Last Sunday, I concluded Genesis 25:1 – 11 reflecting on Abraham’s death entitled “End of the Pilgrimage Road.” By common grace, many have reflected beautifully on the unfaltering march of time, and our mortal coil. A favorite poem of Abraham Lincoln, Knox’s words capture the spirit of “all flesh is grass,” but it lacks the hope of “but the Word of the Lord remains.” Nevertheless, his words capture a peculiar beauty, and a message that our death-ignoring would do well to remember.
OH! WHY SHOULD THE SPIRIT OF MORTAL BE PROUD
by: William Knox (1789-1825)
OH! why should the spirit of mortal be proud?
Like a swift-fleeting meteor, a fast-flying cloud,
A flash of the lightning, a break of the wave,
Man passeth from life to his rest in the grave.
The leaves of the oak and the willow shall fade,
Be scattered around, and together be laid;
And the young and the old, and the low and the high
Shall molder to dust and together shall lie.
The infant a mother attended and loved;
The mother that infant’s affection who proved;
The husband that mother and infant who blessed,–
Each, all, are away to their dwellings of rest.
The maid on whose cheek, on whose brow, in whose eye,
Shone beauty and pleasure,–her triumphs are by;
And the memory of those who loved her and praised
Are alike from the minds of the living erased.
The hand of the king that the sceptre hath borne;
The brow of the priest that the mitre hath worn;
The eye of the sage, and the heart of the brave,
Are hidden and lost in the depth of the grave.
The peasant whose lot was to sow and to reap;
The herdsman who climbed with his goats up the steep;
The beggar who wandered in search of his bread,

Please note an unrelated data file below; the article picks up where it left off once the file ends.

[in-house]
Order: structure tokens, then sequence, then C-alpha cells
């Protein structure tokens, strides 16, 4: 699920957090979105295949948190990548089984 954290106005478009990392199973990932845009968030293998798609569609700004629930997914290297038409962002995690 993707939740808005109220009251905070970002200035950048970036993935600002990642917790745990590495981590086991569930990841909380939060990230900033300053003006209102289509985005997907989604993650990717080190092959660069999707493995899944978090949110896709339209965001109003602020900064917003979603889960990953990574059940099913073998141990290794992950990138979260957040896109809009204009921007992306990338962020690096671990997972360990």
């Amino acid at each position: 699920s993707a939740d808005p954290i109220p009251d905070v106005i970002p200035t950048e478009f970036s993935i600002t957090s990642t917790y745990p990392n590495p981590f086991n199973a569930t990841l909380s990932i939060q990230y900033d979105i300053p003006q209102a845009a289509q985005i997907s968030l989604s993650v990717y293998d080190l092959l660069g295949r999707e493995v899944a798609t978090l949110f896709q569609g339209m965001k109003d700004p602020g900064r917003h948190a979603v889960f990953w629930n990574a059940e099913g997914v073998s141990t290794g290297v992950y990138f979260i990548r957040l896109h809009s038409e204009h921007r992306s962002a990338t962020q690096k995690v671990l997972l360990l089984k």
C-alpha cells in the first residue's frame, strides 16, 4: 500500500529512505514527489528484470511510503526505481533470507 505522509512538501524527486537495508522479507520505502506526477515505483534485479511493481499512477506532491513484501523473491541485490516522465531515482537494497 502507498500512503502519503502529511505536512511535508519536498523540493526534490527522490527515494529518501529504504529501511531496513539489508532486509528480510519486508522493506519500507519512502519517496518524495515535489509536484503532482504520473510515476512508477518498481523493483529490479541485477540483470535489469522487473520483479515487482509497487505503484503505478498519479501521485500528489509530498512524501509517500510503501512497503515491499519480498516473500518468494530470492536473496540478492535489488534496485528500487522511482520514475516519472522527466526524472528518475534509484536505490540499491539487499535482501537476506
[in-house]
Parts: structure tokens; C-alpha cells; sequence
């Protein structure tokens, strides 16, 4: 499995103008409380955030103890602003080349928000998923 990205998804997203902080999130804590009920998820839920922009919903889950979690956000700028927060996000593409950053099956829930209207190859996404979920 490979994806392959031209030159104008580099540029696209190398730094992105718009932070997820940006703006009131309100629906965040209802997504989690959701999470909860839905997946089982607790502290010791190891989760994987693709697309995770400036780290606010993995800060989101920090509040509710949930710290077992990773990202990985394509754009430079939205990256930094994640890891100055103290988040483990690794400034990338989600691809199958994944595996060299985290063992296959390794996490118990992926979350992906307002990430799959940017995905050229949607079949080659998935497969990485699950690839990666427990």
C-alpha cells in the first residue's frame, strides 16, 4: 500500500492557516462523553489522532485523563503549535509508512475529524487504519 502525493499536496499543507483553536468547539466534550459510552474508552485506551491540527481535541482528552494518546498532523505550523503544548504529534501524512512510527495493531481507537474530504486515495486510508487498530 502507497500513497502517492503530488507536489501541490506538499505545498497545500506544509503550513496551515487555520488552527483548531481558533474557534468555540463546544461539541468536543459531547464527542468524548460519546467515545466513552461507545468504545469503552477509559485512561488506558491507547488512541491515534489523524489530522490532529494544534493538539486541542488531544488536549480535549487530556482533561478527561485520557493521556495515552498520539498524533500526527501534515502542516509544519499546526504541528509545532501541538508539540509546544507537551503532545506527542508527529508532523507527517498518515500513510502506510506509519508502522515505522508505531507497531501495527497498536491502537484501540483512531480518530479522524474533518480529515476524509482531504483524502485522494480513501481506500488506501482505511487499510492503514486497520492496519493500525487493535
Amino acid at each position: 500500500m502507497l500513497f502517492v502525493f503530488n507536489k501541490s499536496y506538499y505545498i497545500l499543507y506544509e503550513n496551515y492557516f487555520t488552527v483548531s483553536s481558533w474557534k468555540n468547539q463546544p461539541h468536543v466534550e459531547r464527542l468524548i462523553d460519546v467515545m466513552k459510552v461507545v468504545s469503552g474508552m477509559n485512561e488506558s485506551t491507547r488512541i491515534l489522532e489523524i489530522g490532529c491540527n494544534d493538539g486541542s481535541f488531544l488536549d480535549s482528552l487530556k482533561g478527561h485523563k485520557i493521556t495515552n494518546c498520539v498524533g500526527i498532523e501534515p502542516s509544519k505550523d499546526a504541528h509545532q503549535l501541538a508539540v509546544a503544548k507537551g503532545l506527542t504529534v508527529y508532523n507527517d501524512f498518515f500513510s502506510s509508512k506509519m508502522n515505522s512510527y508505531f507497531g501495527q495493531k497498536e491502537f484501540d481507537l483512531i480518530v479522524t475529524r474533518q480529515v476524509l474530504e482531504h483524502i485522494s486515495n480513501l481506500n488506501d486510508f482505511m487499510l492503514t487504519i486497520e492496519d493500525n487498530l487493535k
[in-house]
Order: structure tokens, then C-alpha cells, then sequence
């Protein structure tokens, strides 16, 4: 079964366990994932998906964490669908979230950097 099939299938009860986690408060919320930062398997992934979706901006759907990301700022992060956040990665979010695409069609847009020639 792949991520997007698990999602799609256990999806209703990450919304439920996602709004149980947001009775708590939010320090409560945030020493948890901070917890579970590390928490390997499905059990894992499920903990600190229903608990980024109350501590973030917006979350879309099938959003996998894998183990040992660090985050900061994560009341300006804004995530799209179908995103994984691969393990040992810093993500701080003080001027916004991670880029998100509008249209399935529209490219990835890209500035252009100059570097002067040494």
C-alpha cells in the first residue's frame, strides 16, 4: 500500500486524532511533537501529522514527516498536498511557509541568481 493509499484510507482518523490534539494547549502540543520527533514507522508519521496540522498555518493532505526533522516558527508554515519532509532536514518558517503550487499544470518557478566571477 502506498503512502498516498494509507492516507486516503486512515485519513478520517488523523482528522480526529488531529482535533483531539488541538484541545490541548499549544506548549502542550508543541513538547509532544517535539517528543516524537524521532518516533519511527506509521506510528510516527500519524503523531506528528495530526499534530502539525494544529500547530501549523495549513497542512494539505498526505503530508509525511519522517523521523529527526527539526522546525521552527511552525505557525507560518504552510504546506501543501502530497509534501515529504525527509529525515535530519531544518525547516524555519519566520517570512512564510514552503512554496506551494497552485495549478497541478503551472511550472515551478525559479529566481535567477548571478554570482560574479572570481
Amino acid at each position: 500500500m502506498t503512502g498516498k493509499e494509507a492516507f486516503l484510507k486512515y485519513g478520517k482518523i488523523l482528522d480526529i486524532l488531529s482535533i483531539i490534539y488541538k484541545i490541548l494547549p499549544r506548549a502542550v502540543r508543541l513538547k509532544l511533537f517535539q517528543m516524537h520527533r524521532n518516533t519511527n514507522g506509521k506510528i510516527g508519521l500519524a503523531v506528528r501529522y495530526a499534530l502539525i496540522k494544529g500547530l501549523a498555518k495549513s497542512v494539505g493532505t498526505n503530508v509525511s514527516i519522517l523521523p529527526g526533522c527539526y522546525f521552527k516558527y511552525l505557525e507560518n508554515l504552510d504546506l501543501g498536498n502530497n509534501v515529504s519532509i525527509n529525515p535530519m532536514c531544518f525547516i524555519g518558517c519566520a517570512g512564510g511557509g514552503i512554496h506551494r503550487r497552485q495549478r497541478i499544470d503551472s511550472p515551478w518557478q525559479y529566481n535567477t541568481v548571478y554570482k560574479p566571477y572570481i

Have faded away like the grass that we tread.
The saint who enjoyed the communion of heaven;
The sinner who dared to remain unforgiven;
The wise and the foolish, the guilty and just,
Have quietly mingled their bones in the dust.
So the multitude goes, like the flowers or the weed
That withers away to let others succeed;
So the multitude comes, even those we behold,
To repeat every tale that has often been told.
For we are the same our fathers have been;
We see the same sights our fathers have seen;
We drink the same stream, and view the same sun,
And run the same course our fathers have run.
The thoughts we are thinking our fathers would think;
From the death we are shrinking our fathers would shrink;
To the life we are clinging they also would cling;
But it speeds for us all, like a bird on the wing.
They loved, but the story we cannot unfold;
The scorned, but the heart of the haughty is cold;
They grieved, but no wail from their slumbers will come;
They joyed, but the tongue of their gladness is dumb.
They died, aye! they died; and we things that are now,
Who walk on the turf that lies over their brow,
Who make in their dwelling a transient abode,
Meet the things that they met on their pilgrimage road.
Yea! hope and despondency, pleasure and pain,
We mingle together in sunshine and rain;
And the smiles and the tears, the song and the dirge,
Still follow each other, like surge upon surge.
‘Tis the wink of an eye, ’tis the draught of a breath,
From the blossom of health to the paleness of death,
From the gilded saloon to the bier and the shroud,–
Oh! why should the spirit of mortal be proud?